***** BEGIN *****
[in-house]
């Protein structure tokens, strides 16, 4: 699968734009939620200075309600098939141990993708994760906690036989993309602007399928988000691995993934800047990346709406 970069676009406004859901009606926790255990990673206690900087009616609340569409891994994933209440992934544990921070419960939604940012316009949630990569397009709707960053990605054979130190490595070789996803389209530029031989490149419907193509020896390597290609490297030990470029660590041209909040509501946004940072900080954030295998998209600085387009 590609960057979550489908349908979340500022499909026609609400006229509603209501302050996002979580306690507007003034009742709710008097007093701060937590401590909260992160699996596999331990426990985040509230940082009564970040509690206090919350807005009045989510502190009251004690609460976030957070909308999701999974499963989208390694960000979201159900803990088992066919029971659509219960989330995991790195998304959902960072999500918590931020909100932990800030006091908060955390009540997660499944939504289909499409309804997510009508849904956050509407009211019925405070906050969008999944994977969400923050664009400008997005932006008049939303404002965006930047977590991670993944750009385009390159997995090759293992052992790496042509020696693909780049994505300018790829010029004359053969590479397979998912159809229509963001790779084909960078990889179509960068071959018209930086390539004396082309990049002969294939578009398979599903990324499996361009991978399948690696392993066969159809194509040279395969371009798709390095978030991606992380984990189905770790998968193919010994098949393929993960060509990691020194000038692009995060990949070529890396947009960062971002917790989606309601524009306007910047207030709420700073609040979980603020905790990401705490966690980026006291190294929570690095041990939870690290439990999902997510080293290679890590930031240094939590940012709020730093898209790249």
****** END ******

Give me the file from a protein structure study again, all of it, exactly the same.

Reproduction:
[in-house]
């Protein structure tokens, strides 16, 4: 699968734009939620200075309600098939141990993708994760906690036989993309602007399928988000691995993934800047990346709406 970069676009406004859901009606926790255990990673206690900087009616609340569409891994994933209440992934544990921070419960939604940012316009949630990569397009709707960053990605054979130190490595070789996803389209530029031989490149419907193509020896390597290609490297030990470029660590041209909040509501946004940072900080954030295998998209600085387009 590609960057979550489908349908979340500022499909026609609400006229509603209501302050996002979580306690507007003034009742709710008097007093701060937590401590909260992160699996596999331990426990985040509230940082009564970040509690206090919350807005009045989510502190009251004690609460976030957070909308999701999974499963989208390694960000979201159900803990088992066919029971659509219960989330995991790195998304959902960072999500918590931020909100932990800030006091908060955390009540997660499944939504289909499409309804997510009508849904956050509407009211019925405070906050969008999944994977969400923050664009400008997005932006008049939303404002965006930047977590991670993944750009385009390159997995090759293992052992790496042509020696693909780049994505300018790829010029004359053969590479397979998912159809229509963001790779084909960078990889179509960068071959018209930086390539004396082309990049002969294939578009398979599903990324499996361009991978399948690696392993066969159809194509040279395969371009798709390095978030991606992380984990189905770790998968193919010994098949393929993960060509990691020194000038692009995060990949070529890396947009960062971002917790989606309601524009306007910047207030709420700073609040979980603020905790990401705490966690980026006291190294929570690095041990939870690290439990999902997510080293290679890590930031240094939590940012709020730093898209790249």